Britton v. Britton, 100 N.M. 424, 671 P.2d 1135 (1983)

Oct. 17, 1983 · Supreme Court of New Mexico · No. 14577
100 N.M. 424, 671 P.2d 1135

671 P.2d 1135

June F. BRITTON, Petitioner-Appellee, v. H.R. BRITTON, Respondent-Appellant.

No. 14577.

Supreme Court of New Mexico.

Oct. 17, 1983.

*425George P. Jones, III, Albuquerque, for respondent-appellant.

Atkinson & Kelsey, Sandra Morgan Little, Albuquerque, for petitioner-appellee.


SOSA, Senior Justice.

Petitioner-Appellee, June Britton (Petitioner) filed a petition in the Bernalillo County District Court to reduce accrued and unpaid child support arrearages to judgment. The district court concluded that the divorce decree mandating child support was enforceable and that no statute of limitations period bars action on the arrearages. It did not allow H.R. Britton, Respondent, any offset. ' The court issued an order setting arrearages and a final judgment in the amount of $7900.00 without interest and did not award attorney’s fees. Respondent appeals from the district court’s determination awarding arrearages. Petitioner cross-appeals on the failure of the district court to award her attorney’s fees.

The questions presented here are (1) whether the amended final divorce decree was unambiguous and therefore enforceable; (2) whether accrued and unpaid child support installments are deemed final judgments, thereby rendering action on them subject to a statute of limitations period; (3) whether Respondent should have been allowed an offset against the arrearage judgment; (4) whether laches bars any recovery of the accrued child support installments; and (5) whether Petitioner should have been awarded attorney’s fees for her presentation at the district court level. We affirm on all issues except the second. FACTS

The parties were married on September 4,1952. Four children issued from the marriage, all requiring specialized care and treatment due to varying degrees of developmental disability. By 1964 both the youngest and oldest child had been made wards of the state and committed to Los Lunas Training School. These two children *426remained under the direct care and control of the Los Lunas facility at all times relevant to this case. The oldest child attained majority on June 27, 1971, the youngest on January 28, 1977.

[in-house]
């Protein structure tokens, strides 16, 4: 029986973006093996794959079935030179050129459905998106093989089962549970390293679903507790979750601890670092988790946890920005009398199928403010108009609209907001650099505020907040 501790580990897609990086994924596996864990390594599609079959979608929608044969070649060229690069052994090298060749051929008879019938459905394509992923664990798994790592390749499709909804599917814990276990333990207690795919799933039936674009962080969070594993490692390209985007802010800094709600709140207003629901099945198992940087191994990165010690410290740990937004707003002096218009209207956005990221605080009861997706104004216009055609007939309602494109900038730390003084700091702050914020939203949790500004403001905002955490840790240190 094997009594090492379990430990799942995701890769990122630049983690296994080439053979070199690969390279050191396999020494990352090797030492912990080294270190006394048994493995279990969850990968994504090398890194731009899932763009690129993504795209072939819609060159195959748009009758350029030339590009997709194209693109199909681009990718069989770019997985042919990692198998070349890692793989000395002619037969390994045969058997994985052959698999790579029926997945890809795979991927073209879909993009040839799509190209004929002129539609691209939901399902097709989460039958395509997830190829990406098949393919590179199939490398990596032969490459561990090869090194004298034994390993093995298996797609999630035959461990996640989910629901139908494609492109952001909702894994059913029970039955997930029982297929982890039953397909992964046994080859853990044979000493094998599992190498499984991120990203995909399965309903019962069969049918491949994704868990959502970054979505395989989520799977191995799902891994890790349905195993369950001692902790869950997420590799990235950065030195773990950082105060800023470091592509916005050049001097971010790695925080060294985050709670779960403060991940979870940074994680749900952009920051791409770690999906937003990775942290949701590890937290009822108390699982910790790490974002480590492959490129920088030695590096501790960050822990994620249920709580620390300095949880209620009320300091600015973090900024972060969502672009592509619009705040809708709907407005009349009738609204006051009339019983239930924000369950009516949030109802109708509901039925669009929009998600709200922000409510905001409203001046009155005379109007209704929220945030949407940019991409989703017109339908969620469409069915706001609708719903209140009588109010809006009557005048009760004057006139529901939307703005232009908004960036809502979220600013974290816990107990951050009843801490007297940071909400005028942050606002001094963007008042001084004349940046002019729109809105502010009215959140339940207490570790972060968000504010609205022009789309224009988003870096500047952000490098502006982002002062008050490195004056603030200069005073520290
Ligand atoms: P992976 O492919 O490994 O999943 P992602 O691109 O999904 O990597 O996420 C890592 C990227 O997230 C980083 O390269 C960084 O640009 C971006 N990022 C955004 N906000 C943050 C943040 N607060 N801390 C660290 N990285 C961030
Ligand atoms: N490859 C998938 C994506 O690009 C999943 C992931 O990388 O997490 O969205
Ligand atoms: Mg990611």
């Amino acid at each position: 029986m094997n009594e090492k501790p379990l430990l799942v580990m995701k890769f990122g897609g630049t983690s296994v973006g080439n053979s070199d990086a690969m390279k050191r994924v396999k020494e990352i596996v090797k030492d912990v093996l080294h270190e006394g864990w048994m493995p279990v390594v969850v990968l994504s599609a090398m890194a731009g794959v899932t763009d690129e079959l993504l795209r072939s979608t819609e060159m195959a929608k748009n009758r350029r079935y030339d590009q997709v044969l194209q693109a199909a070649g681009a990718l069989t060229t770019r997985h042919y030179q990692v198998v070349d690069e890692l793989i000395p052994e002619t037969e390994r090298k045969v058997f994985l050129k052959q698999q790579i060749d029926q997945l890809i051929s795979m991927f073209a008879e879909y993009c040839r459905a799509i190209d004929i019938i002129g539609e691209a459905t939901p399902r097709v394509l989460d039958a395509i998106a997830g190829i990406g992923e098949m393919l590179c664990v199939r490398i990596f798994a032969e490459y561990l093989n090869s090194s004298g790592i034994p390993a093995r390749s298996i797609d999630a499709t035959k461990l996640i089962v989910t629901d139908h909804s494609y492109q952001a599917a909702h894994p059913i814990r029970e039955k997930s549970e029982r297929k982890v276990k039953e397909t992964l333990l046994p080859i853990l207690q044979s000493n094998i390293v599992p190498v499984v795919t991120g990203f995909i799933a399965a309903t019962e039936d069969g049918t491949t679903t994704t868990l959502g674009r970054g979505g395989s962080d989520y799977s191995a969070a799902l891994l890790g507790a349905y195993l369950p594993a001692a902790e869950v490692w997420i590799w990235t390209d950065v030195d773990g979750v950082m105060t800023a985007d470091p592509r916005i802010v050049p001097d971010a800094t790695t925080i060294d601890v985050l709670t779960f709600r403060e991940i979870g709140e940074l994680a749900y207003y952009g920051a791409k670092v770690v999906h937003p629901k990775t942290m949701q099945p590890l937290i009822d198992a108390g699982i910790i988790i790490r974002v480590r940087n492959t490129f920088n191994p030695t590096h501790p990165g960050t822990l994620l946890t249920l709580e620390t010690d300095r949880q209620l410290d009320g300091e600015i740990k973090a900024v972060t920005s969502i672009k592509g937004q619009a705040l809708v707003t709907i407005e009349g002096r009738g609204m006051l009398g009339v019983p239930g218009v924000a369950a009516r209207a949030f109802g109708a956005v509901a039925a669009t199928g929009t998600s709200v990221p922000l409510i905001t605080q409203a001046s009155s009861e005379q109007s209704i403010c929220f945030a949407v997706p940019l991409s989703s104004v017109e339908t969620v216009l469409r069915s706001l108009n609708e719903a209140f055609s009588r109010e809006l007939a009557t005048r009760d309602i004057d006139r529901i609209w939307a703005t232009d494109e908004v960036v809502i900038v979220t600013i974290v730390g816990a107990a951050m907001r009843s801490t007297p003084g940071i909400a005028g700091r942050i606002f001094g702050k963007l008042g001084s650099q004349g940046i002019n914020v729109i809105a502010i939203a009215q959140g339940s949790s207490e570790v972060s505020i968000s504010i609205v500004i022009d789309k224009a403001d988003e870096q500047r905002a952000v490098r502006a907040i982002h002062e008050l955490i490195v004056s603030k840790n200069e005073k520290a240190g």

The parties were divorced by final decree entered May 26, 1970 by Judge Edwin Swope of the Bernalillo County District Court. On June 28, 1971 a different judge entered an amended final decree which added the phrase “per month” after the one hundred dollar child support figure in the original final decree. The amendment was done ex parte. Respondent never moved the district court for a modification of the terms of either decree.

One of the twin children remained intermittently under Petitioner's direct care from the time of the divorce until the child was transferred to a group home in Albuquerque in January 1976. The other twin remained under the direct care of Petitioner through December 1972. Since that time he has voluntarily lived with Respondent.


Respondent initially contends that the original final decree of May 26, 1970 was ambiguous and should not have been amended ex parte. . The original final decree in relevant part awarded custody of all four children to Petitioner and also awarded her “one hundred dollars ($100)” in child support. The sole change made by the judge in the amended final decree was the addition of the phrase “per month” after the one hundred dollar child support figure.

The omission of the phrase “per month” was clearly a clerical mistake apparent on the face of the record. On Petitioner’s timely motion this mistake was properly corrected without resort to extrinsic evidence pursuant to Rule 60(a) of the New Mexico Rules of Civil Procedure NMSA 1953, Section 21-1-1(60)(a) (Repl. Vol. 4, 1970), presently compiled as NMSA 1978, Civ.P.R. 60(a) (Repl.Pamp.1980). Telephonic, Inc. v. Montgomery Plaza Co., 87 N.M. 407, 534 P.2d 1119 (Ct.App.1975); see De Baca v. Sais, 44 N.M. 105, 99 P.2d 106 (1940).